Clinical and Research News
Race-Related Stressors Can Trigger PTSD
Psychiatric News
Volume 37 Number 18 page 21-21

People who are victimized because of their race share an unfortunate legacy with victims of terrorism. Both suffer the effects of violence inflicted on them because of factors beyond their control—effects that are often both severe and chronic.

This is the contention of Chalsa Loo, Ph.D., a clinical research psychologist at the National Center for Post-Traumatic Stress Disorder’s Pacific Islands Division. The center is a project of the Department of Veterans Affairs.

Loo, who maintains that race-based violence is a form of terrorism, discussed this issue at the annual convention and scientific assembly of the National Medical Association, the country’s largest organization of African-American physicians, in August in Honolulu. She presented findings of a study on race-related stressors and posttraumatic stress disorder (PTSD).

Loo has written extensively on mental health issues pertaining to Asian Americans. For her study she administered the Race-Related Stress Scale (RRSS) to 300 Asian-American veterans who served in the U.S. military during the Vietnam War. She hypothesized that these soldiers, who, being of Asian ethnicity, bore a substantial physical resemblance to the enemy the United States was fighting in Vietnam, would suffer from PTSD in numbers over those predicted by military rank and extent of combat exposure.

Loo noted that when she began her study, there was no published research on the existence of a relationship between race-related stressors and PTSD symptoms or even on racism as a traumatic stressor. There had been studies, however, that uncovered higher PTSD prevalence rates and adjustment problems among African-American and Hispanic veterans than among their white counterparts. Loo wanted to see whether race-related discrimination while in the military could be a shown to be a "distinct contributing factor" to psychological problems after veterans left the service.

The measurement instrument they used, the RRSS, of which Loo was one of the developers, contains a series of questions that respondents rank on a five-point scale. The scale’s questions assess three categories of race-related stressors.

The first, having experienced racial prejudice and stigmatization, asked the Asian-American veterans about perceived racial slurs, racial hatred, or "being treated like outsiders or foreigners" while in the military.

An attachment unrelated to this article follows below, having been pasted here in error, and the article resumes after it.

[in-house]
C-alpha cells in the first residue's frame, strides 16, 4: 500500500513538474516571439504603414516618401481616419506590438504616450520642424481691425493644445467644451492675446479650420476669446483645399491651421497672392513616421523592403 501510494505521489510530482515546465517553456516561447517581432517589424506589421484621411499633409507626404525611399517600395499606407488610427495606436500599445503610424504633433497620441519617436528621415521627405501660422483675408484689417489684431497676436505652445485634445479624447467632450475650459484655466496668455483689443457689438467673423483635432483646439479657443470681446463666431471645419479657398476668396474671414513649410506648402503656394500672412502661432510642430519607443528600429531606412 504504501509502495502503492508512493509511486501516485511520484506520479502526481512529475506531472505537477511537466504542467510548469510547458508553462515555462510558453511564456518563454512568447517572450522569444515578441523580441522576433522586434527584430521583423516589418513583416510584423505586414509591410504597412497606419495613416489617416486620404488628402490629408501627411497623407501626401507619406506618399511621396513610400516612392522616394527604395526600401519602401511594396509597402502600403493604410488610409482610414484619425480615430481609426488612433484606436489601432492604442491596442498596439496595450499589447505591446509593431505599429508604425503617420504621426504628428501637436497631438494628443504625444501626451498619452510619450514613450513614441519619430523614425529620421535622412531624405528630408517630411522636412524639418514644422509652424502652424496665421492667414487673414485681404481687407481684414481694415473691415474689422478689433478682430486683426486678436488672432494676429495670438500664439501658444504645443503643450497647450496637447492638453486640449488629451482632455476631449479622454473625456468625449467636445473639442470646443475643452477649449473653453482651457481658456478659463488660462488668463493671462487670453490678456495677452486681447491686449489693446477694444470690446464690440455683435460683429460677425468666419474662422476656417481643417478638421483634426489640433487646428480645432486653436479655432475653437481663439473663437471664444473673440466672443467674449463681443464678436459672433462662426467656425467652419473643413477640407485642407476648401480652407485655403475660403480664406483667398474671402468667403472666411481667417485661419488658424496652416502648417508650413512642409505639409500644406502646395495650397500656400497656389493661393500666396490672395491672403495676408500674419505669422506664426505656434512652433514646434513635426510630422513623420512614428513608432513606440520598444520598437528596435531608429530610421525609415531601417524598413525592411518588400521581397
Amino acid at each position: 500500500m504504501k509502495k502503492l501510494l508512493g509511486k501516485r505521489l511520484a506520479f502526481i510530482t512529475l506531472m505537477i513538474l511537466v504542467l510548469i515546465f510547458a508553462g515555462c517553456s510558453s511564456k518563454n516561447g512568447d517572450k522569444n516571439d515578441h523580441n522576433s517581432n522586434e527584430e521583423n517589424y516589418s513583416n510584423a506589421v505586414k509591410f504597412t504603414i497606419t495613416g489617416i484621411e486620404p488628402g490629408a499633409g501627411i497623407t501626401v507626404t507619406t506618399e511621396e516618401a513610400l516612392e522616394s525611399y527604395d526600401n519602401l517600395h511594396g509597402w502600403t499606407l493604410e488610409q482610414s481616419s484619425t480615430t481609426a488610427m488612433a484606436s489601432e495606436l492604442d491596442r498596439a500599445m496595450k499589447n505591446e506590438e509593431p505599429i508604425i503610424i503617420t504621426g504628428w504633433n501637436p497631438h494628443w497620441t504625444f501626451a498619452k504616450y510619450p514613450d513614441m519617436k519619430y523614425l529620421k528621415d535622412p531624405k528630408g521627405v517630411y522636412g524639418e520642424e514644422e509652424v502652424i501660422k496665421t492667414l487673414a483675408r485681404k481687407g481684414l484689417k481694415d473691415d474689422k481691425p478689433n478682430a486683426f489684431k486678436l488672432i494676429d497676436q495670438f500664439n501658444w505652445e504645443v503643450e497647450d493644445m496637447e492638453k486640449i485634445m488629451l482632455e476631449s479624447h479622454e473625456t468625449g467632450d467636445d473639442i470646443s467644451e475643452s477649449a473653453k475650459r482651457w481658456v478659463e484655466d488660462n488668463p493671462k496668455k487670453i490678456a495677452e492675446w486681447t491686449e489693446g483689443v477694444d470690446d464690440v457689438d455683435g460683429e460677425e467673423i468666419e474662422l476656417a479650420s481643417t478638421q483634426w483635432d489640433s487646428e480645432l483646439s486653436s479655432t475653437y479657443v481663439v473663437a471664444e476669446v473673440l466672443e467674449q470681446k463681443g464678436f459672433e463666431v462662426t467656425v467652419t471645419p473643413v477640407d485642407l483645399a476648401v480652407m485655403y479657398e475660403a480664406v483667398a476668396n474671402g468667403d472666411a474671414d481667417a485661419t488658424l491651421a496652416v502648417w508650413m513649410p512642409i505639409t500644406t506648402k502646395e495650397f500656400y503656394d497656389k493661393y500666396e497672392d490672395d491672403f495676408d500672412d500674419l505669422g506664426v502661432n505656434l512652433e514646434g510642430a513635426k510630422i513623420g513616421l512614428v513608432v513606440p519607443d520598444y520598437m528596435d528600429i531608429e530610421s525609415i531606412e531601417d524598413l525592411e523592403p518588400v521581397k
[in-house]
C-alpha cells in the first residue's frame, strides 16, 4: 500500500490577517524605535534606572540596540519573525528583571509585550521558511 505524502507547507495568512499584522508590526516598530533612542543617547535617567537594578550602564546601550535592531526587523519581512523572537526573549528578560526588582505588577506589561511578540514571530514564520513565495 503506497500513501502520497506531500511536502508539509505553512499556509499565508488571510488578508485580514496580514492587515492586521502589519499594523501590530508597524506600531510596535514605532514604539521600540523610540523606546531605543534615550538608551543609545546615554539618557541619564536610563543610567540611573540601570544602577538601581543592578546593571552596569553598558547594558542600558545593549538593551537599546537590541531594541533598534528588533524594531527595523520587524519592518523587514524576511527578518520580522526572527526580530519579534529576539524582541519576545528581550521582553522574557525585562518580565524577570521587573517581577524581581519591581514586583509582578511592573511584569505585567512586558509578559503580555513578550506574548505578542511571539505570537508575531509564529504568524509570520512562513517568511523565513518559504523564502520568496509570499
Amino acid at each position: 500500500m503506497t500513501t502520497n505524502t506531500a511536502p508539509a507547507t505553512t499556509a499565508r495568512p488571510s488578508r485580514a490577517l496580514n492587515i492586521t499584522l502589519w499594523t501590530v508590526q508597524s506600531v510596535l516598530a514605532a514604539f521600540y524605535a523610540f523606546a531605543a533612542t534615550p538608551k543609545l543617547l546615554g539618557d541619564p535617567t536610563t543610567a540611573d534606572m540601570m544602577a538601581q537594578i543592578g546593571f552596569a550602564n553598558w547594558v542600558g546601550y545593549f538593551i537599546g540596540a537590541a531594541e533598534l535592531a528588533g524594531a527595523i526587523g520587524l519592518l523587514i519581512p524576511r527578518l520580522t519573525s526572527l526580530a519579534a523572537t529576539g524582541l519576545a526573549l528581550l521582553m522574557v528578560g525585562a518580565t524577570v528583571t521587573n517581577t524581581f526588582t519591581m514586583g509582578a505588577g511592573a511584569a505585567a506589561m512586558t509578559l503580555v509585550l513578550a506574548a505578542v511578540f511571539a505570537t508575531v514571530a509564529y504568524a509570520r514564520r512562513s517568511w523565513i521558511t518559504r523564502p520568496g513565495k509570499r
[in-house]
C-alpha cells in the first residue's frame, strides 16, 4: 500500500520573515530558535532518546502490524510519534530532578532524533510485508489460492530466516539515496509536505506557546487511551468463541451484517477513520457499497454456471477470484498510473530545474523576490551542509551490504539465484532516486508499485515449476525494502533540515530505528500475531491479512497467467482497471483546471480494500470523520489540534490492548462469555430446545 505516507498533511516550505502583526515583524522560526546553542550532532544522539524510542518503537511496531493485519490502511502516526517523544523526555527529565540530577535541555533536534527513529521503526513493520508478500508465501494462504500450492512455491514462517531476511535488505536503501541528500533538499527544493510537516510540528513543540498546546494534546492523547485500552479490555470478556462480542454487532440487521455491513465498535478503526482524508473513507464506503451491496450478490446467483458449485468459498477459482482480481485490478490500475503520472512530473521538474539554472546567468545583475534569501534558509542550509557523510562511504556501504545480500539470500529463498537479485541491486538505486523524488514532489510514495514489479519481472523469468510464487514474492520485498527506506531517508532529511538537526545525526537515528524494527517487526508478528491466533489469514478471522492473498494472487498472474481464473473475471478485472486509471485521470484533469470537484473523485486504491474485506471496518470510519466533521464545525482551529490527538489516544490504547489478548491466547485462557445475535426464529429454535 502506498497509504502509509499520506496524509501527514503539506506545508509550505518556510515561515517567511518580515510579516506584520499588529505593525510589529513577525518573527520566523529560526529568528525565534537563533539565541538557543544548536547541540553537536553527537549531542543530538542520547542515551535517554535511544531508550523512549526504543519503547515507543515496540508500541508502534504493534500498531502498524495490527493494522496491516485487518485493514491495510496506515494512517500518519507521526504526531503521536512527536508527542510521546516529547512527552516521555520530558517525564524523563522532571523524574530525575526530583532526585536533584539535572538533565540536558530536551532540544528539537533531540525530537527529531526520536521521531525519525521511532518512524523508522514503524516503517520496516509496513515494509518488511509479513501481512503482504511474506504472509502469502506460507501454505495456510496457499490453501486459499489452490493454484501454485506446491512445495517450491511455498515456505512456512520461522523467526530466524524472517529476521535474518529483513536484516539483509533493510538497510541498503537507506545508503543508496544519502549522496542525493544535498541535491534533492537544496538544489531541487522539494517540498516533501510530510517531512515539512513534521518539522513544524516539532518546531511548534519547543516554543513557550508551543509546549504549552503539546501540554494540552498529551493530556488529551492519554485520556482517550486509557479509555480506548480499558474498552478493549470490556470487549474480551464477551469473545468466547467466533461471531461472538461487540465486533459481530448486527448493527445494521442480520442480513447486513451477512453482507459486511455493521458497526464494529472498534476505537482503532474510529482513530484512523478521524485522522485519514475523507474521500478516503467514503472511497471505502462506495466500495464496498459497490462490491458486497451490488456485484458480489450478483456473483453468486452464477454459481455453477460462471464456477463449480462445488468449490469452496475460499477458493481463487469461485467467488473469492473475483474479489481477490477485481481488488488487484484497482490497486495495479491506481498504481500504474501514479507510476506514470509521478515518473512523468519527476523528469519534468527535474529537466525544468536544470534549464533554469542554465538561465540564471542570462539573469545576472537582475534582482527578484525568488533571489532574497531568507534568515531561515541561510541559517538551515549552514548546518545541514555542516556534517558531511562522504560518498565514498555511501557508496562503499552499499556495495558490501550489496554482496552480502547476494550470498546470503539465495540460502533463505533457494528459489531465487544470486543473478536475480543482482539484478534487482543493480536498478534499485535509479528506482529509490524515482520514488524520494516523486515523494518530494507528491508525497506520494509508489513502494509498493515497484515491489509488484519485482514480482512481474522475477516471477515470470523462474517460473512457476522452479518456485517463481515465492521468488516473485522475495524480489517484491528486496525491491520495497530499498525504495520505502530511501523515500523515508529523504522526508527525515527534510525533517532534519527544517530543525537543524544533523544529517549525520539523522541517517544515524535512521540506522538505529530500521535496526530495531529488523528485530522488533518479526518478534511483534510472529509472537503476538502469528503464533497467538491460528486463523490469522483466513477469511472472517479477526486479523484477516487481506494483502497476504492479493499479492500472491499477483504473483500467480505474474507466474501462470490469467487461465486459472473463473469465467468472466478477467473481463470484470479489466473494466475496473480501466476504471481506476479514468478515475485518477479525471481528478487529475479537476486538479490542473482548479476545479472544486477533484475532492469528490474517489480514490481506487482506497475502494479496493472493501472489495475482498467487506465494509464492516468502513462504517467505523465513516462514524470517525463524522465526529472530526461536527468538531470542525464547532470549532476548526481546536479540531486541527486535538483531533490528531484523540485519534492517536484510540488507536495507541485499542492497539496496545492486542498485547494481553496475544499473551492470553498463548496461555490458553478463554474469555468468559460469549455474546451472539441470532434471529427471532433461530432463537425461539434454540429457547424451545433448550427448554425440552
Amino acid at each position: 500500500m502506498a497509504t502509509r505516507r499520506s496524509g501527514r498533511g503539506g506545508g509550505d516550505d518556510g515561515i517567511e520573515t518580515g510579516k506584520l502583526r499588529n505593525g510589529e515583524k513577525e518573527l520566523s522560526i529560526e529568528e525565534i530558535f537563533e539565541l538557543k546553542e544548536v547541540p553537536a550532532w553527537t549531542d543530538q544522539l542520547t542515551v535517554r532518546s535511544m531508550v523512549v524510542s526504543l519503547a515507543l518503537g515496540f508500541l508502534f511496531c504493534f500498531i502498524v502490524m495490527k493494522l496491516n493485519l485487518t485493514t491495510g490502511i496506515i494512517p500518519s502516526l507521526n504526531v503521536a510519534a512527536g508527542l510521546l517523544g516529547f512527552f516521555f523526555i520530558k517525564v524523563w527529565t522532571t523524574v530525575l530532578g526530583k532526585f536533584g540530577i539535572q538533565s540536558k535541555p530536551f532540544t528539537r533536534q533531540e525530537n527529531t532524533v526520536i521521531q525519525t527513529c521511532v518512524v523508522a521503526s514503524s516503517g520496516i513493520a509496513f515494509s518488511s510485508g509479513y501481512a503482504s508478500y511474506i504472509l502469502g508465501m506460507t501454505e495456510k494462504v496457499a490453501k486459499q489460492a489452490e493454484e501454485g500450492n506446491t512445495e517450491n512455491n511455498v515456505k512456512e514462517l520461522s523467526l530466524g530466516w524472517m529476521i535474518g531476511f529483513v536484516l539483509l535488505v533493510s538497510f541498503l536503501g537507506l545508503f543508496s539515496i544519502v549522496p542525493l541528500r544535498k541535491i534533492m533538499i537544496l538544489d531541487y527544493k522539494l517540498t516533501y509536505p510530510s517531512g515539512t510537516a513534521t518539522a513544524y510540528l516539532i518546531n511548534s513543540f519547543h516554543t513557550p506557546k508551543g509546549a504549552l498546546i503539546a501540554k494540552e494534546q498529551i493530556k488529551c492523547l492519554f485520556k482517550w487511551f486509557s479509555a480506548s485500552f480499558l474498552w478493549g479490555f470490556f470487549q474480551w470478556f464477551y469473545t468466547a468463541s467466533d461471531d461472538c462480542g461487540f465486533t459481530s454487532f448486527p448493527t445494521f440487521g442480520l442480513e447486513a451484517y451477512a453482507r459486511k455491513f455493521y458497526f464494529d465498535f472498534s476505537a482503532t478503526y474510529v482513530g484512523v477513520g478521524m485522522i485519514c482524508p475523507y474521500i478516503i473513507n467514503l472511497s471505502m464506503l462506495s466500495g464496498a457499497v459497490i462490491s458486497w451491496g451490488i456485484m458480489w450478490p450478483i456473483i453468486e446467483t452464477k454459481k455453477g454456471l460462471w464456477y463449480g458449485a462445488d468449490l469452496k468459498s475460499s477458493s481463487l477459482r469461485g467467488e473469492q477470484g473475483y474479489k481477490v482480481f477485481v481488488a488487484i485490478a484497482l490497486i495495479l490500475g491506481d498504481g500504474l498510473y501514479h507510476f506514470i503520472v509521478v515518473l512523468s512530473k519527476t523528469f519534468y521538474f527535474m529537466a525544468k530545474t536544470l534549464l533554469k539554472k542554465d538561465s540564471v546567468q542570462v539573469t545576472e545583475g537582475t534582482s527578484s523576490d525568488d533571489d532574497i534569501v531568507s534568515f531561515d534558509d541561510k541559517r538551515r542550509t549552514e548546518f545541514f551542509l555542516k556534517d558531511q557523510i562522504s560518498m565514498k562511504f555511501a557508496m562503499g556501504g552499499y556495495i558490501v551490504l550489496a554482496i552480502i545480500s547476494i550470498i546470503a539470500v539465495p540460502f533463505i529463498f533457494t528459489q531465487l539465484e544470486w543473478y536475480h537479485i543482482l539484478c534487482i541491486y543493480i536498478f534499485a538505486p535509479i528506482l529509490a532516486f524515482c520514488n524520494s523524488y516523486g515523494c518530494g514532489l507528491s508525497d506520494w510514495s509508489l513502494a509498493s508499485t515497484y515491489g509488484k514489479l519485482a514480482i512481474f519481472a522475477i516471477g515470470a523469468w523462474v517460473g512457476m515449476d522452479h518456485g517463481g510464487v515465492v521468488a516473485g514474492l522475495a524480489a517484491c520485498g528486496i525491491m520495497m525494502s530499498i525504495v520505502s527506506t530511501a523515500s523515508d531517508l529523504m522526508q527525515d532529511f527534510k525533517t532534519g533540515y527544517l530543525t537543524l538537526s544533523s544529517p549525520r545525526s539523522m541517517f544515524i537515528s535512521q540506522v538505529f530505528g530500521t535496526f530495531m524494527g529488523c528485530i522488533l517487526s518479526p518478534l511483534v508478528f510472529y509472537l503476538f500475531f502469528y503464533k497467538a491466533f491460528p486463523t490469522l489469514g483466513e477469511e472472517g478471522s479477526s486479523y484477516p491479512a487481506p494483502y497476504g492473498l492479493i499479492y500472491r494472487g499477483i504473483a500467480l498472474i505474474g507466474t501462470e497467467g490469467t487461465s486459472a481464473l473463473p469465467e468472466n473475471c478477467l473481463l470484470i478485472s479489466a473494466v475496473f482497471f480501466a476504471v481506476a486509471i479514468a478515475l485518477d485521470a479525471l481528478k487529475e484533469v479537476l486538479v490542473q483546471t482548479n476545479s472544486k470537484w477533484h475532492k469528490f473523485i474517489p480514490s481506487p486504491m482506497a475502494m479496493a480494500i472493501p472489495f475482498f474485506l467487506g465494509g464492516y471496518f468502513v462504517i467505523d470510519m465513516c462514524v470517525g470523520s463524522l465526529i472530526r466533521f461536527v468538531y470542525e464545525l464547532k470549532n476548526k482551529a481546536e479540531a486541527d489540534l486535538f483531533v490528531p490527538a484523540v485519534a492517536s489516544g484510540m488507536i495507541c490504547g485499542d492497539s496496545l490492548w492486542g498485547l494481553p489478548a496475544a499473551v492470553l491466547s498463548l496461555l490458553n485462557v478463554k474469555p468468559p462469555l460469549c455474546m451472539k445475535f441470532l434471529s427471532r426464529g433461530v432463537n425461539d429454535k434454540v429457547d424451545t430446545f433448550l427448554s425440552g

The second category, bicultural identification and conflicts, assessed the degree to which the veterans identified with the Vietnamese people or culture while stationed in their country. Loo expected this section would reveal conflicts between the extent to which veterans identified with the North Vietnamese and "military conditioning to dehumanize the enemy."

Experiencing a racist environment while in the military was the third category of question. She explained that this section dealt with the Asian-American veterans having heard remarks or seen behavior on the part of U.S. military personnel that denigrated or harassed Asians.

Participants’ race/ethnicity was Chinese, Filipino, Korean, Japanese, Chamorro, mixed Asian, or mixed Asian and non-Asian. Seventy percent were in the Army, the rest in the other branches of the military.

The data showed that 20 percent of the variance in PTSD incidence in this population of Vietnam veterans was due to race-related stressors, Loo said—that is, with military rank and combat exposure factored out.

Both total RRSS score and having experienced racial prejudice and stigmatization were even stronger predictors of PTSD symptomatology than exposure to combat, Loo pointed out.

She noted that her findings on the relationship of racism and PTSD are in line with those of studies done in the mid-1980s that showed that African-American Vietnam veterans showed more psychological problems and adjustment difficulties than Caucasian soldiers. She suggested that a major factor in the postwar problems experienced by African-American veterans may have arisen from guilt and rage related to emotionally identifying with the "devalued" and oppressed Vietnamese people they were fighting.

"This finding tells us that the personal experience of racism is a potent risk factor for PTSD," she stated, and one to which clinicians and researchers have rarely paid attention.

The message for psychiatrists, Loo suggested, is that clinicians who fail to account for and discuss possible race-related stressors with their non-Caucasian patients are potentially missing a major cause of PTSD symptoms. ▪

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